ROTFL Documentation

Status: correct for version 0.6.2.

The Regular Old Text Formatting Language (ROTFL), created by Chris Lumens <>, is a simplistic text formatting language. Other examples of different text formatting languages are TEX, HTML, and groff.

ROTFL is meant to be easy to create, learn, and use. A line may begin with zero or one tag. A tag is an unprinted character that tells the ROTFL 'browser' information on the text following the tag. A tag is three characters an follows a set pattern: a period, a bracket (opening or closing), and a Latin letter. For example, .[A is the author tag. Tags, unless otherwise specified, operate on a line-by-line basis - they are only good for the line they appear on.

If no tag is specified, the text is taken as it appears. Spaces are rendered as entered, even when preceded by a tag.

Documents are broken up into records. One record is displayed at once, and multiple records may exist in a single document.

The Rendering Engine

The actual ROTFL program, which parses and displays ROTFL records, is simple to use.

Three commands are recognized; next (n), quit (q), and table of contents (t). The next command displays the next record in the tree; if no more records exist, the program exits. The quit command quits quickly from the ROTFL parser. The table of contents command displays a list of records for you to choose from.


Writing ROTFL requires only a simple ASCII text editor and a real operating system.

ROTFL documents are broken up into records. Each record must contain a header section and the body. Anything that is not the header is the body.

The record, header, and list tags are the only tags which may, and must, be closed. All other tags must not be closed. To start a record, use the .[R tag; to close it, use .]R. No data may exist outside of a record.

Line comments are created with the .[# tag and are ignored. These are useful for readablity. For example, .[# Hello, world! would be ignored by the parser.


Headers may contain metadata, or information about the document. Only four tags may be present in the header. Possible other tags are

The author's name, email address, and anything else that will fit on one line, may be placed after the .[A tag.

The modification date of the record, using ISO format (YYYY-MM-DDTHH:mm:SS), may be specified using the .[D tag.

For the title of the document, useful for the table of contents, indexing, and to help the user read your record, is specified using the .[T tag. Keep it short but informational.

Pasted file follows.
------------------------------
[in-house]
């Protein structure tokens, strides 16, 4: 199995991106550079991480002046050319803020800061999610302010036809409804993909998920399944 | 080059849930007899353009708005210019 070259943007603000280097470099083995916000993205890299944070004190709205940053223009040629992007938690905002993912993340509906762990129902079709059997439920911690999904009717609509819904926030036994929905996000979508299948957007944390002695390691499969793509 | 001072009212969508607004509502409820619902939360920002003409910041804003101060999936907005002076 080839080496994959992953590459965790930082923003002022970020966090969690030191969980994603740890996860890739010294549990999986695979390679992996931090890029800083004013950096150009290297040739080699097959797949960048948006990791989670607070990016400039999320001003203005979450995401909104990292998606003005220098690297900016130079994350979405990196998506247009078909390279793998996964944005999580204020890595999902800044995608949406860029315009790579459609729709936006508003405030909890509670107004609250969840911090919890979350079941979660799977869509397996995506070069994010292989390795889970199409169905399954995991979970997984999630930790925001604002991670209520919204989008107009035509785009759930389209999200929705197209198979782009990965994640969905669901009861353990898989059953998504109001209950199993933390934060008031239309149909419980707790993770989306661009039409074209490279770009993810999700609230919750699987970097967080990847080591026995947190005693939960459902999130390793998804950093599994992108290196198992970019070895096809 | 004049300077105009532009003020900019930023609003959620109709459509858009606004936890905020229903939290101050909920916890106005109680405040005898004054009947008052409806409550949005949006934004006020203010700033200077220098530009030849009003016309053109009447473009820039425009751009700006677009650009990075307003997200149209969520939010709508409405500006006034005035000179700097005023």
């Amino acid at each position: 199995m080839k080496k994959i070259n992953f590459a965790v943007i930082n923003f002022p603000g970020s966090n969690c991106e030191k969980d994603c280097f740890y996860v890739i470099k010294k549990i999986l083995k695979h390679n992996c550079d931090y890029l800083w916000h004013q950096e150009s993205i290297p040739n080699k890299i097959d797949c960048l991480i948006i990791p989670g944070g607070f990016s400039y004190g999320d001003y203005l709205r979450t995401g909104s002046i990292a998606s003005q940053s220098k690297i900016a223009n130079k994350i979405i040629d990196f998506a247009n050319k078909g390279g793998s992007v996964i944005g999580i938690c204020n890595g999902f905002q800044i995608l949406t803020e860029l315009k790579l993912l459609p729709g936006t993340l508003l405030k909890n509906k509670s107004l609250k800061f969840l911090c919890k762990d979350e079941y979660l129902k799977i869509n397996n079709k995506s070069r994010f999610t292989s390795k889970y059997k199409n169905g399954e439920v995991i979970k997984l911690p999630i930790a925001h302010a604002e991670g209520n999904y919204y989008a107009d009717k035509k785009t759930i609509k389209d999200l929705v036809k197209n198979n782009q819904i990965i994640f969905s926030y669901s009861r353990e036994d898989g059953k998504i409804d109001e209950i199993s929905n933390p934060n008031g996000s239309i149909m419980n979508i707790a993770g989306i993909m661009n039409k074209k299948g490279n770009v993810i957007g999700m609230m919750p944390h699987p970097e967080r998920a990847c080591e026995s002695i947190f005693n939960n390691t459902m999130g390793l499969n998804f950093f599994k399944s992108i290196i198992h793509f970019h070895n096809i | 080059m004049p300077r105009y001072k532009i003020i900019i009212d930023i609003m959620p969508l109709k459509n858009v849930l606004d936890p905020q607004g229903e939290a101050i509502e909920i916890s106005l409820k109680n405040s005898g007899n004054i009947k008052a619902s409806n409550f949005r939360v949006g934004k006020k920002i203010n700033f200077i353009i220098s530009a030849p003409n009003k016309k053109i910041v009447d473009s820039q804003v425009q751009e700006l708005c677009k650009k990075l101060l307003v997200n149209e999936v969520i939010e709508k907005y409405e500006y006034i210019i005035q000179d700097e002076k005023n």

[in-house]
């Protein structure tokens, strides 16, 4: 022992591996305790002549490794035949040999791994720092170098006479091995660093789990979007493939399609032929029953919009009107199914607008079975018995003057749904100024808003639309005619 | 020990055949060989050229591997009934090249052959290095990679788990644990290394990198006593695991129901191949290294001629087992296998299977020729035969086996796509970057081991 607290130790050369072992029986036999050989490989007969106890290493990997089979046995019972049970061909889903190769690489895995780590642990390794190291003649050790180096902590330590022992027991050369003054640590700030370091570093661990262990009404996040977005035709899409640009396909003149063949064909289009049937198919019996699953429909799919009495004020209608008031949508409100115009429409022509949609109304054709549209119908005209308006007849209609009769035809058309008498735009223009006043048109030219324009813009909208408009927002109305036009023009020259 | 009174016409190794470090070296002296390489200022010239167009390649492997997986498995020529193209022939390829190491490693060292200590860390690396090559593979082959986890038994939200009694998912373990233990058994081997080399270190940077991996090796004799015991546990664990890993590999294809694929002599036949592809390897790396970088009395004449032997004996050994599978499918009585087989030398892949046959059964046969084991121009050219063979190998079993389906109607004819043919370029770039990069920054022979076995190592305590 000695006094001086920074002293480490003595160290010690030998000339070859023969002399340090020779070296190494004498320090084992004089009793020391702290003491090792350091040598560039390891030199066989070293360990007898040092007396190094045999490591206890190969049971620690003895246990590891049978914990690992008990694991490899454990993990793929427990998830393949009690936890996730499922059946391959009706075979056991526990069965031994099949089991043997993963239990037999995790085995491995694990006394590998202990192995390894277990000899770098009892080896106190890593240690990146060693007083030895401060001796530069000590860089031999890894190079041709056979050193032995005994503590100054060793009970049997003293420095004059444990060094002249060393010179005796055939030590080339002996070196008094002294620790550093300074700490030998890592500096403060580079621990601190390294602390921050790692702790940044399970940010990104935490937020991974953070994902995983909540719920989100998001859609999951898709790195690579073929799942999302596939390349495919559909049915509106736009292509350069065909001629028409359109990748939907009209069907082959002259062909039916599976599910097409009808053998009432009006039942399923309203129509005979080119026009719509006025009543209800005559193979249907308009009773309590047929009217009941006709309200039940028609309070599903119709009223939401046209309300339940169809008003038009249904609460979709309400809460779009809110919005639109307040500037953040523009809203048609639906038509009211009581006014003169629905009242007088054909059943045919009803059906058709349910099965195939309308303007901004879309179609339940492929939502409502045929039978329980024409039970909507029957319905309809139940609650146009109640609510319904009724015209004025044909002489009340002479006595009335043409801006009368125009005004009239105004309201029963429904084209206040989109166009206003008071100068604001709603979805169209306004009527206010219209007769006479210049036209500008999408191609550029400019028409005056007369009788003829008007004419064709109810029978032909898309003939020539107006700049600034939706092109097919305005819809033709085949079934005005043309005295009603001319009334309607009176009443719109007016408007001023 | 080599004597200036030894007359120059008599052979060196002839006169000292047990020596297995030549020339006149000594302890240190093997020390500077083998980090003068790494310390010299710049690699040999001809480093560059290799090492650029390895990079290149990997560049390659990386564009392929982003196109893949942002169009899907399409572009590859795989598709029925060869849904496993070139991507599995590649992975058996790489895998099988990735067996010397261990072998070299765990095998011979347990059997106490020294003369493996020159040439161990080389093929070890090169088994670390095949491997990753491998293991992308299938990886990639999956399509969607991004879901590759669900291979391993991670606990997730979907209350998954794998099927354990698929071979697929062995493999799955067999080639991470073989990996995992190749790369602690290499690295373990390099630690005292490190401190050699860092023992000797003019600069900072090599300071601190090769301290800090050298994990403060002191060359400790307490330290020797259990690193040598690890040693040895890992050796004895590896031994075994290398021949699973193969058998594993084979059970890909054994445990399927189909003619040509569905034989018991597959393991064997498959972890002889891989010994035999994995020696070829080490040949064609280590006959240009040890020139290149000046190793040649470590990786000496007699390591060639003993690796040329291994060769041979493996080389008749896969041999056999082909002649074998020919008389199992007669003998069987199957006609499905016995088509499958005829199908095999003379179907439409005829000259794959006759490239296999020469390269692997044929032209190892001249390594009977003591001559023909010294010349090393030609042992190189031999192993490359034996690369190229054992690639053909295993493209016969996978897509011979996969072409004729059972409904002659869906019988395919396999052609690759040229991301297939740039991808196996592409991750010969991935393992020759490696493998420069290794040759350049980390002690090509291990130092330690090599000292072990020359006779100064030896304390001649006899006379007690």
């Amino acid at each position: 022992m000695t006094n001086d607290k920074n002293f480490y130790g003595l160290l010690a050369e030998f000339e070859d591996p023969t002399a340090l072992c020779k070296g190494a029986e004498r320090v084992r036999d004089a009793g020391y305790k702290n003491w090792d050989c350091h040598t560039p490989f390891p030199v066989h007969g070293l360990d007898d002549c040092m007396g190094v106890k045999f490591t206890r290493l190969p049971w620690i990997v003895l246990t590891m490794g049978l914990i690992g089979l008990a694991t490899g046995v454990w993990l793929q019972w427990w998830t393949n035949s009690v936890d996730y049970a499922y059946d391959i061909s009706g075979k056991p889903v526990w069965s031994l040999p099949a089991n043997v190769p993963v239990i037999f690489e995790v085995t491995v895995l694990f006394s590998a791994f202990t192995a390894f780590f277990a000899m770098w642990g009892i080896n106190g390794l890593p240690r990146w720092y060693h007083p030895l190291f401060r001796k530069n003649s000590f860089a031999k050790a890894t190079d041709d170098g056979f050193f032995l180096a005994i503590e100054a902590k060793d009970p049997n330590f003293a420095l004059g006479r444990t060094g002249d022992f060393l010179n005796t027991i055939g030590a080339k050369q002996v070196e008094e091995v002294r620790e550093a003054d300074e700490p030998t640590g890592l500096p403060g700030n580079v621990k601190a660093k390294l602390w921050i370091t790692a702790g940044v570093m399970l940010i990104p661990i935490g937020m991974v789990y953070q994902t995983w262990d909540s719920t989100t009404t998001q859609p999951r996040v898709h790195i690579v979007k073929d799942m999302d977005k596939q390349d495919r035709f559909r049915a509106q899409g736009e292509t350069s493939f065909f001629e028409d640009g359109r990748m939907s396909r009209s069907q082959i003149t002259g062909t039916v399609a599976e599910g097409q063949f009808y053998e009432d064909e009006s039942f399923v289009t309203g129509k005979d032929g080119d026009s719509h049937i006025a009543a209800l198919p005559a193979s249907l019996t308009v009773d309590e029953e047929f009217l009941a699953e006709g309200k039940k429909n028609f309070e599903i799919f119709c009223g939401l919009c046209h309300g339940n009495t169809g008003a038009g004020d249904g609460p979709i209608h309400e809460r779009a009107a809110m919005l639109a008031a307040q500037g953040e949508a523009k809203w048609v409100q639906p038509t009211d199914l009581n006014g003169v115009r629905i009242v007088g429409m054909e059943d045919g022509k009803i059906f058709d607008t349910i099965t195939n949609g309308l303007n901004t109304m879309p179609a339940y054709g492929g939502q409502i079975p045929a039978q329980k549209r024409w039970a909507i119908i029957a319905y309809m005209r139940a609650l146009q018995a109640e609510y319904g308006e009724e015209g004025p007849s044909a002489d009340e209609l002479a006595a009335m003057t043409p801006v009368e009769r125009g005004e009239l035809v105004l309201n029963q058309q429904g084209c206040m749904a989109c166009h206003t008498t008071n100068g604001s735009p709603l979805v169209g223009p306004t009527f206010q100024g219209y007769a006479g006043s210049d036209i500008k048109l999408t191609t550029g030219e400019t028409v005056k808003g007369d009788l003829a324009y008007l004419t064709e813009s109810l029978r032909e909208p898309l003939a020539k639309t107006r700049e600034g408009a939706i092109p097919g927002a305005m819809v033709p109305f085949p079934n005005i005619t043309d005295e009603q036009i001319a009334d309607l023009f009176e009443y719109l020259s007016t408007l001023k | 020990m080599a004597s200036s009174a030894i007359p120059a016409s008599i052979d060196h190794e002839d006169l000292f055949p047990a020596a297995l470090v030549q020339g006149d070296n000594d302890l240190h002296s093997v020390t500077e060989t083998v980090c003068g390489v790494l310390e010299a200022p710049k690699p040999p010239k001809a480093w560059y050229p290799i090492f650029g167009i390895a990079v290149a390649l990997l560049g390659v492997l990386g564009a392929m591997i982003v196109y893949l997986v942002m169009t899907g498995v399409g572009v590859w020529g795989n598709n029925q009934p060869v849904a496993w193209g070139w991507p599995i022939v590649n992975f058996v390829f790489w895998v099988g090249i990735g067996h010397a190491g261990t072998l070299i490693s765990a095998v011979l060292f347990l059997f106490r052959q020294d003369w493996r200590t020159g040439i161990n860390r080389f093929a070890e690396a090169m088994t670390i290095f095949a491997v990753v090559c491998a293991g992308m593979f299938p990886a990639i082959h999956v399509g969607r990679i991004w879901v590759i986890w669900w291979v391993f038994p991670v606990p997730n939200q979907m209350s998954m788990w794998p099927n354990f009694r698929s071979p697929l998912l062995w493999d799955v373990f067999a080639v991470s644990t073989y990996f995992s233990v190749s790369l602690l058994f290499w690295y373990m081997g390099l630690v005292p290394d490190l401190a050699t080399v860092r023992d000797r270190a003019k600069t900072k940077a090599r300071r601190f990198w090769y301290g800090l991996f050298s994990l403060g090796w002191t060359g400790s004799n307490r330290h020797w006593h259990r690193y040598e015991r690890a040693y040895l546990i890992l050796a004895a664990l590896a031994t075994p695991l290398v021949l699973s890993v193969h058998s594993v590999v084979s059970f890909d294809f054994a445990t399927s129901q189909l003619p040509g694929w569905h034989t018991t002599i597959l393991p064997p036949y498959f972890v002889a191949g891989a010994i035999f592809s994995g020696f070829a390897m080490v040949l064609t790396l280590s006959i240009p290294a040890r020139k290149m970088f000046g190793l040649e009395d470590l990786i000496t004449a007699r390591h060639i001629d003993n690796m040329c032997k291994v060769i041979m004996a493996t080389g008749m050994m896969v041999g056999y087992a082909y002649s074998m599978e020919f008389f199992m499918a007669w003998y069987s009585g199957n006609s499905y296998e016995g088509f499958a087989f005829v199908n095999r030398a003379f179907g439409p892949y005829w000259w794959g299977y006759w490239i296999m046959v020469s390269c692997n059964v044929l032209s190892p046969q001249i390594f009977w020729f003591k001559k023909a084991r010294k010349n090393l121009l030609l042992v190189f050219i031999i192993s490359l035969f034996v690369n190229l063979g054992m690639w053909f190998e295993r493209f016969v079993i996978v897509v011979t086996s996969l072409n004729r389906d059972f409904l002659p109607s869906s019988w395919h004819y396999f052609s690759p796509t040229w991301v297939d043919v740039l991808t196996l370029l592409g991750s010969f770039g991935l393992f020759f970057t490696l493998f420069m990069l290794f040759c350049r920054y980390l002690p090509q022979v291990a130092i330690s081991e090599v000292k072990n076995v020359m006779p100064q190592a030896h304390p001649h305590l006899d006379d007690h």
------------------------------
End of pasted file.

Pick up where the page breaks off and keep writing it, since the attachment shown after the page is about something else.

The version of ROTFL that you write for is important, and is specified using the .[V tag. This is useful so legacy tags may be supported differently from new tags.

To create the header, use the .[H and .]H tags. These take no arguments (text after .[H is discarded).

Example header:
.[A Mike Burns
.[D 1999-08-28T21:28:25
.[T Apples and Oranges
.[V 0.6.2

In the example, the author is 'Mike Burns'. The record was last modified August 28, 1999 at 9:28:25 PM. It was created for ROTFL version 0.6.2 and has a title of 'Apples and Oranges'.


After the closing of the header (via the .]H tag), the body of the record starts. Listed below are possible tags for use in the body:

Text alignment may be done with either the .[c or .[r tags, which create center and right aligned text, respectively.

Tags are provided to overline and underline text. To overline text with one line, use the .[o tag; for two overlines, use .[O. For single underlining, use the .[u tag; double uses .[U.

Forced indention for 12 spaces is done with .[I.

Lists may be nested and therefore required an opening and closing tag. The opening unordered list tag is .[L, while the opening ordered list tag is .[L #. Lists with another type of bulet may be specified by following .[L with a space and the character to bullet the list with. The closing is .]L. Items in the list must be ented prefixed with .[l.

Unordered lists are presented as a bulletted list; ordered lists use sequential numbers.

Appendix A: Example

ROTFL Document

.[A Mike Burns
.[D 1999-08-31T03:56:23
.[T Show off!
.[V 0.6.2
.[c Show off!
.[r record
.[o is
.[u used
.[I to
.[O show
.[U off
.[l some
.[l features
.[L #
.[l of
.[l ROTFL.
.[L -
.[l So
.[l what
do you think?

ROTFL Rendering

Show off!                                   by Mike Burns
                                                   added on1999-08-31T03:56:23

                                 Show off!







    o some
    o features

    1 of
    2 ROTFL.

    - So
    - what

 do you think?

-- end of record  | hit 'n' for next --

Home - Contents - Search

Mike Burns <>